Life isn't easy at any stage. It's just that when we look back, it seems easier.

I don't think my son's life is simple either. When I pull him up from bed in the morning, he snuggles deeper into the blanket and says, "let me sleep some more." I would have to pull and prod him out of it, get him to wash his face in cold water and make him swallow a little something before the school bus arrives. When he was in Kindergarten, I would watch him struggle to manoeuvre his pencil (with his tongue sticking out) to make a 'C' or a 'D', and do you know how tough a 'G' is! He would almost give up and say "I cannot do it". Ask him if his life is easy.

He has to learn multiplication tables, he cannot play with some friends because they are "not talking to him today", he cannot play football in the position he likes because someone else (usually an older boy) has taken it first. He has to wash and eat and sleep and read whenever he is asked to, even if he wants to play or watch TV, and if he doesn't come back home after play at a certain hour, well, he knows what will happen.

He cannot eat what he likes because it is 'junk', he is forced to eat what he thinks is bland. He has to write with pencil when the rest of the world uses pens. He cannot sit late watching TV (though his parents can) because he has to 'get up for school early tomorrow' and in the morning he cannot crawl back into bed and say 'I will call in sick today' or 'I will tell my teacher I am on a half-day leave' or 'I will go one hour late because we follow flexible timings at school'. When his teacher asks him to do his writing in class, he cannot say, 'I will work from home tonight and finish it.'

He is expected to participate in drama, arts, sports, music, even though he doesn't fancy some of them. He wants to play football twenty-four hours a day, but he cannot because the adults around him expect him to also learn the alphabet and numbers and addition and subtraction and the solar system. When he wants to do paper-cutting he is asked to do homework, when he wants to watch TV, it is time to go to bed. He looks at the word 'building' and reads it as 'duilbing' because even at seven years he is confused between 'b' and 'd', thus giving everyone a chance to laugh at him.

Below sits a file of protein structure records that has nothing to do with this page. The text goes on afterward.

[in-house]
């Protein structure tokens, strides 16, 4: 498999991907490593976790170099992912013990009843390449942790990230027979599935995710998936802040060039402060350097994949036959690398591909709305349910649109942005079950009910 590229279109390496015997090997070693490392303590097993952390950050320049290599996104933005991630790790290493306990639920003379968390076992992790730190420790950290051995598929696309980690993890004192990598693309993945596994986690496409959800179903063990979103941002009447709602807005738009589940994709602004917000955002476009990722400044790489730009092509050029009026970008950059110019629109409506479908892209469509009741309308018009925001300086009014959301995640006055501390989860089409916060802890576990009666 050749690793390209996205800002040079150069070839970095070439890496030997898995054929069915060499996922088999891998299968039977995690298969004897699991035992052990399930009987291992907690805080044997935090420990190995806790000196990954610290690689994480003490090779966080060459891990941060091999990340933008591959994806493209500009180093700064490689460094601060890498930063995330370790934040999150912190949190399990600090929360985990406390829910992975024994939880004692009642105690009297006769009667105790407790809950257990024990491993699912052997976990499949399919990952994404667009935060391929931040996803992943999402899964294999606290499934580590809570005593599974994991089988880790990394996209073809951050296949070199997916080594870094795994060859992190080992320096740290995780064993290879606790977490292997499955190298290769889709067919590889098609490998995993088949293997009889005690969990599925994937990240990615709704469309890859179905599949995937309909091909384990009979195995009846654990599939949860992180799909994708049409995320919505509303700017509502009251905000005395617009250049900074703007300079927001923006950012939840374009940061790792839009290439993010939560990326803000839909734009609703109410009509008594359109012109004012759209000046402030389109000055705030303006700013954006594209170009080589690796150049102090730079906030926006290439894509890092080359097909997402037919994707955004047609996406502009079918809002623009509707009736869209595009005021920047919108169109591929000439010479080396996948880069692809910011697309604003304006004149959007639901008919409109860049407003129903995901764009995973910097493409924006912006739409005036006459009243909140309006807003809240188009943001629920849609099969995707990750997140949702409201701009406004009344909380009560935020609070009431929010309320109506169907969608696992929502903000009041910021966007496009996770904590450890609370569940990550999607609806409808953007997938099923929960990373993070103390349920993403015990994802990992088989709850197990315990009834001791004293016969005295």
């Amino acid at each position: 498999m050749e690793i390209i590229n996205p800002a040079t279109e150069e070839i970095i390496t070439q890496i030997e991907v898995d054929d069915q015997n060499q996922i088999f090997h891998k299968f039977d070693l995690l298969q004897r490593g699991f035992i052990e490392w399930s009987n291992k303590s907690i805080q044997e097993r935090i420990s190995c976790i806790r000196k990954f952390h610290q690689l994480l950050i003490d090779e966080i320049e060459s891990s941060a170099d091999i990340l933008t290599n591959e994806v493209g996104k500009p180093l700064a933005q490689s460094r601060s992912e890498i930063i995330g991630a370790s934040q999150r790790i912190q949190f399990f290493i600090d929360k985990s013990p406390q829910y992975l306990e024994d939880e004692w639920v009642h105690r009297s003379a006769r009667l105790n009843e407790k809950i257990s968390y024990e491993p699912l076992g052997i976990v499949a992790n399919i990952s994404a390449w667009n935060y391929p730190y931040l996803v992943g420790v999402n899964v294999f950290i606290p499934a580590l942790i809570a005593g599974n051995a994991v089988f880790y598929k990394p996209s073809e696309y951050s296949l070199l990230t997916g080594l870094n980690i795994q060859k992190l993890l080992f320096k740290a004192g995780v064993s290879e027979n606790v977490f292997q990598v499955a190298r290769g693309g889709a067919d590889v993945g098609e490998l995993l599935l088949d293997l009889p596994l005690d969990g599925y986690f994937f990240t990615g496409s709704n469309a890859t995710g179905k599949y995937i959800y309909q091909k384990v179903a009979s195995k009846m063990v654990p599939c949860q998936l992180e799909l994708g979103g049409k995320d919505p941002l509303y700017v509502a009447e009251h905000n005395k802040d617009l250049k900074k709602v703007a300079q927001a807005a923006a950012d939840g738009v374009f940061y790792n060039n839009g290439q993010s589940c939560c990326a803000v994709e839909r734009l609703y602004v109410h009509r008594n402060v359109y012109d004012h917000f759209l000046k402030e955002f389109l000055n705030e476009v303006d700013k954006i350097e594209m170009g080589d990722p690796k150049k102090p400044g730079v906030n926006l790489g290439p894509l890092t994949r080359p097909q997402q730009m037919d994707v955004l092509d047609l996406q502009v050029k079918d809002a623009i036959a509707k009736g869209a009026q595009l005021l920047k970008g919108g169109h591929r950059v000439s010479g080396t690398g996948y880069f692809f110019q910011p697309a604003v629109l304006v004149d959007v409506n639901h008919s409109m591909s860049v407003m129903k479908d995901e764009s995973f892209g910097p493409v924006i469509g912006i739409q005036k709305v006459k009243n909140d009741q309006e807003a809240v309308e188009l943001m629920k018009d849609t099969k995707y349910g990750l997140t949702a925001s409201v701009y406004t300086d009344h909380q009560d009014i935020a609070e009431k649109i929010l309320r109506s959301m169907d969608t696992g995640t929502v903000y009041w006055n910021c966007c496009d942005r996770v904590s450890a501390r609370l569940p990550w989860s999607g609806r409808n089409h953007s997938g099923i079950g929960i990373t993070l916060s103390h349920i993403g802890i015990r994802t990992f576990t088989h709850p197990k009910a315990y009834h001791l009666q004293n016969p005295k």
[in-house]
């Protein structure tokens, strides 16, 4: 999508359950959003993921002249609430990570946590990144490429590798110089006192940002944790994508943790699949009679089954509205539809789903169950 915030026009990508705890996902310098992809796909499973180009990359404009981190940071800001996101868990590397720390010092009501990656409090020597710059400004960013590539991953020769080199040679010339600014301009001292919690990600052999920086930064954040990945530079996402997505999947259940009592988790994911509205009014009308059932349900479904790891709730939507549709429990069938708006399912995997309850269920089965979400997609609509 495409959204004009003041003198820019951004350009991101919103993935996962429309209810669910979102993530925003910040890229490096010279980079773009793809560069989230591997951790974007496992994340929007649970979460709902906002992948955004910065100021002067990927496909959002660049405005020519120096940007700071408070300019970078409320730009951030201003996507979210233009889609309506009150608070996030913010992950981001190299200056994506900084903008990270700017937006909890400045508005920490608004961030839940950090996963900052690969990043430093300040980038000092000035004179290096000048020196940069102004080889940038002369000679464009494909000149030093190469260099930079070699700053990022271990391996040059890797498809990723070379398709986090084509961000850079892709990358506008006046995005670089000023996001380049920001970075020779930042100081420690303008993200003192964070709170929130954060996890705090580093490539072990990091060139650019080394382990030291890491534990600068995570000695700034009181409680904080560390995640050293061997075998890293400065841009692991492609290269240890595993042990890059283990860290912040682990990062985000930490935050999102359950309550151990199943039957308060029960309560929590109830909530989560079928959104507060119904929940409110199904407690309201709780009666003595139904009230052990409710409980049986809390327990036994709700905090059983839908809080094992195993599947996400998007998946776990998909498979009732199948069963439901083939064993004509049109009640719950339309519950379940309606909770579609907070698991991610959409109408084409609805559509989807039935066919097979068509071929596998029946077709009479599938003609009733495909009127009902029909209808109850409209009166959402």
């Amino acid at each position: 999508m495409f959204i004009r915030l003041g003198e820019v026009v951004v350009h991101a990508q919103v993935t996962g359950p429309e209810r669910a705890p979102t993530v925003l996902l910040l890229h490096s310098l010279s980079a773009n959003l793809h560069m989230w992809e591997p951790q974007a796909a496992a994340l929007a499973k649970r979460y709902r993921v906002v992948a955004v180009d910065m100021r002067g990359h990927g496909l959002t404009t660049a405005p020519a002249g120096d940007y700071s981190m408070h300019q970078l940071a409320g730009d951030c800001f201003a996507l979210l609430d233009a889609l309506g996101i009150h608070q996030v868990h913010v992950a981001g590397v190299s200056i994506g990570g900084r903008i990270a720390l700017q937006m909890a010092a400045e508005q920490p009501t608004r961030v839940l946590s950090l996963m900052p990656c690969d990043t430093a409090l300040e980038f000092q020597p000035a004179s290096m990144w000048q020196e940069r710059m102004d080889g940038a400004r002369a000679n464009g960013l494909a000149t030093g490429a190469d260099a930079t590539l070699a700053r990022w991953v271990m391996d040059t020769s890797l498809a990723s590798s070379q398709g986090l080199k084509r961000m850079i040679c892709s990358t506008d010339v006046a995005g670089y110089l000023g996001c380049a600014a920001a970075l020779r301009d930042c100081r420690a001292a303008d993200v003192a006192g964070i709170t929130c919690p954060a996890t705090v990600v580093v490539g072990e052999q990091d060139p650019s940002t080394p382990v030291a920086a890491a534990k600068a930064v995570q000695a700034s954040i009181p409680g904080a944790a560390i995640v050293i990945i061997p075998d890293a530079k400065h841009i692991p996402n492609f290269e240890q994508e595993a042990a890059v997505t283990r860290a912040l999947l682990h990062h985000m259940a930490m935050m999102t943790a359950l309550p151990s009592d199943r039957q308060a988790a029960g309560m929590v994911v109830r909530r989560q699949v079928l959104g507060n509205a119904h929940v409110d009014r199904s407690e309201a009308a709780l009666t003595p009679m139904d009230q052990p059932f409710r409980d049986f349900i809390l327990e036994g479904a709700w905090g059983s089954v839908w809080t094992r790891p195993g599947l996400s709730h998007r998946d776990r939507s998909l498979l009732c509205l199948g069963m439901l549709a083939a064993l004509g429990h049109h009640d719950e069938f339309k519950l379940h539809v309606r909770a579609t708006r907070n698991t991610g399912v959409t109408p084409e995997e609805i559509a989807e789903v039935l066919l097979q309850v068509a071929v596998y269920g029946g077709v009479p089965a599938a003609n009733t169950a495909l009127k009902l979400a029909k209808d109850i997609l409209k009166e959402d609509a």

And this is only a glimpse of the iceberg that a child's life is. Now you tell me whose life is easier.

Tell a child about loans and he would ask you, "Don't you have  a job? Don't you have money? Just pay the loans, what's the big deal?"
Tell him adulthood means many responsibilities and he will ask, "If responsibilities mean things you have to do, why don't you just do them?"
Tell him about relationships and he will say, "Be friends with them if you like them. Don't talk to them if you don't like them."
Tell him about the pressures of managing a career and he will stare at you: "You mean it is as bad as homework?"
Tell him about the travails of parenthood, he will say, "It looks easy enough to me, you get your way all the time."
Tell him about your worries and he would ask, "Are you afraid of something that resides in your head?"

Remember, the little ones have not even heard of the late night parties and hangovers that adults employ to tide over the agonies of life.

But I do see why forty- or fifty-year olds keep insisting that a child's life is easy and that they would like to return to those days. The keyword here is 'return' - I had missed it totally.

They want to return to Kindergarten as adults, plant their big bodies amidst the real Kindergartners - the little ones battling with 'C', 'G' and 'D' with their tongues sticking out - and they can show off their writing skills to the wide-eyed four year olds and win with their hands down. They will be the class toppers, they will be the bullies, they will be champions, they will be the masters of the group. Yeah, that would really be the kind of return (and easy life) we can hope for.

But be a child again and learn how to hold a pencil and combat the alphabet and tackle the multiplication tables and learn the days of the week and be bullied, start it all from scratch?
I don't think that's easy at all...
So the next time you look at a child and sigh - think again.